Not rated, but I know a lot of people consider this top tier offensive, brutal content. I mean, I don't necessarily agree with that. It's a lot. It's a horror movie. It's a home invasion horror movie and that's very upsetting. There's nudity. There's sexual content. There's death. I think the "who dies" is more upsetting than the notion of death itself. These characters are tortured. But almost all of the violence happens off camera. There's language and the whole thing is upsetting, but is it the most offensive thing ever? I'll say no. Still, caution advised!
DIRECTOR: Michael Haneke
I've been afraid to watch this movie. It's not that it was scary. It's just that so many people said that it was so upsetting. I don't think I like upsetting. I don't like Eli Roth films. They're less about being scary and more about how upsetting the imagery can get. But very little about Funny Games is about the imagery. It's about how bad your imagination can get. I'm working through some anaylsis right now, so let's see if I can get to my point.
The two killers in this movie are monsters. If anything, they mirror some of the monsters that we've been dealing with in the news media. They are attacking someone to make them miserable. In this case, they don't know who they are directly, kind of mirroring the notion of a school shooter. They don't have this great motive necessarily. It's almost just this attempt to foster chaos. Now, maybe because the violence isn't shown, these two come across as the worst kinds of villains. After all, if it's not about the gore, then it has to be about the character. But I realize, especially during this spooky season, that every horror movie villain is Peter or Paul. It's just that we're so afraid of seeing what they'll do to someone or see what kind of surprise we can get, that we ignore that the bad guy is actually a horrible monster. It's actually weird that we would put Freddy Krueger or Michael Myers on a tee-shirt because we would never put Peter or Paul on a shirt. It would be borderline offensive to go that route. The fact that Peter and Paul are so grounded compared to the supervillains that we've glorified in horror movies might make them more upsetting.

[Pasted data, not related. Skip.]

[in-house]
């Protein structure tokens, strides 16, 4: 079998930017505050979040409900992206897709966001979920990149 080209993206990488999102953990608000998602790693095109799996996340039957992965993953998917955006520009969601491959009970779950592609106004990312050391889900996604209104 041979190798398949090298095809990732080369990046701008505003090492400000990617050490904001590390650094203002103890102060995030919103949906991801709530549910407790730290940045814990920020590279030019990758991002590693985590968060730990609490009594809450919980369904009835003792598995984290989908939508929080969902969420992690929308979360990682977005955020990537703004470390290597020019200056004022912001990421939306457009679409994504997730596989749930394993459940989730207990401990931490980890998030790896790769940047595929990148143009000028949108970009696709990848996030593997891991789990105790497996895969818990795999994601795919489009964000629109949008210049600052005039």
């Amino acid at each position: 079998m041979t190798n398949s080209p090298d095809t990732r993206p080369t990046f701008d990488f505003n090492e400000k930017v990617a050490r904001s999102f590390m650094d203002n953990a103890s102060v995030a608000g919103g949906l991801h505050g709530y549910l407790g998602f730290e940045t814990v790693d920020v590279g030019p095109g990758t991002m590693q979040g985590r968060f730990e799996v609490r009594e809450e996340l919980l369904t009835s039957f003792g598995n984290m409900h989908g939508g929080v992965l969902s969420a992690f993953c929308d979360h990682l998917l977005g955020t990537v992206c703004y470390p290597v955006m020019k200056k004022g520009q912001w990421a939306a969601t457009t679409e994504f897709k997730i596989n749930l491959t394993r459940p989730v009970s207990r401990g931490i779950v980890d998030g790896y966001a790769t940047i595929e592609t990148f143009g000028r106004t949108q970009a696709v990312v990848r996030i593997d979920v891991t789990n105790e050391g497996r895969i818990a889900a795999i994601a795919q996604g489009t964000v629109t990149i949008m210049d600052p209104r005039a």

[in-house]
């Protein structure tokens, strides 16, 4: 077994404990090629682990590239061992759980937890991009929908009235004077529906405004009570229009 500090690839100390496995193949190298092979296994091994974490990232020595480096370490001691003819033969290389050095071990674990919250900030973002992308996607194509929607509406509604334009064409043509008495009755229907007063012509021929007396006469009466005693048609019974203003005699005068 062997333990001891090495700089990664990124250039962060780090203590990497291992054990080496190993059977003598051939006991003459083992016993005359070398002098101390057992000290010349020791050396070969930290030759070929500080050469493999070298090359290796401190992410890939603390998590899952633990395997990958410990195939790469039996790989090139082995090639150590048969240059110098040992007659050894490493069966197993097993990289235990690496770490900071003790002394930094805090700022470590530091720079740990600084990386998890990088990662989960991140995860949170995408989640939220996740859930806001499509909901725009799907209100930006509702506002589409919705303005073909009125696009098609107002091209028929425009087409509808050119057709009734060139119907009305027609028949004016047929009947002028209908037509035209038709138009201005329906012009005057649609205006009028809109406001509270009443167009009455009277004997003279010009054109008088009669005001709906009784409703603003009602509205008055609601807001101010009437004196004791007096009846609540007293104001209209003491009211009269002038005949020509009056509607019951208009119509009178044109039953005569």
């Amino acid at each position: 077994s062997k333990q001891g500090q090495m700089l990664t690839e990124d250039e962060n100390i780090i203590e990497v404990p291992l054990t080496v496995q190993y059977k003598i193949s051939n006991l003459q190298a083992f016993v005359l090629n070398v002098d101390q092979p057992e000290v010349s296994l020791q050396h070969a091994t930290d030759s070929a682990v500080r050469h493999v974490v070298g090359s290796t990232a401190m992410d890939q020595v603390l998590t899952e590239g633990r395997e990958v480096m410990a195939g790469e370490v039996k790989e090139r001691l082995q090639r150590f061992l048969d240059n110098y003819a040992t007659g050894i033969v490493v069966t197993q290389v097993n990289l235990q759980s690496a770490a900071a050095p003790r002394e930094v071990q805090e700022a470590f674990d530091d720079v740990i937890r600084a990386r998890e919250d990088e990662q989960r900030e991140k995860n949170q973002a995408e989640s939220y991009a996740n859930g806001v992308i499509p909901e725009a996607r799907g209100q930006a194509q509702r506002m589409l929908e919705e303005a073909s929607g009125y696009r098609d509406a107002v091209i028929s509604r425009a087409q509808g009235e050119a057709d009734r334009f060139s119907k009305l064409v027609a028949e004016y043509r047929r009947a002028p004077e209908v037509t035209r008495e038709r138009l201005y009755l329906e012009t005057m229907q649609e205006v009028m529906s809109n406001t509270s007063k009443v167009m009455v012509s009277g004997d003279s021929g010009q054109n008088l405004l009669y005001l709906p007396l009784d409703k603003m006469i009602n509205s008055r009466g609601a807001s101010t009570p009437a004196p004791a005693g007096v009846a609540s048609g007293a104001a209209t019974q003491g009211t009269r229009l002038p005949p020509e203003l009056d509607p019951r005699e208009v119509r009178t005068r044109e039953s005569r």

I kind of want you to go into this movie blind. I'm not sure how much of this you should be reading. This blog has rarely been about trying to sell people one watching a movie. I've always kind of treated it as something that I would share with friends after watching a movie together. Guys, don't grow up. You never get to have late night movie gab sessions and you need to have a blog to vomit out your thoughts. But if you aren't going to watch this movie -or! better yet! --you've seen this movie and have thoughts, I'm going to talk about the meta element to the story. I'm not saying that it is the only thing that separates itself from the genre. It's just the one that might polarize audiences. I knew ahead of time that there was something complicit in the audience watching the movie. Because Paul continues to look at the camera and breaking that fourth wall, there's something a little off about the entire tried and true formula. I mean, it's not like the home invasion horror is the most common of the subgenres, but it isn't like this is the only movie that is about torturing a family. But because Paul gets us involved, we have to look at our complicity in this movie.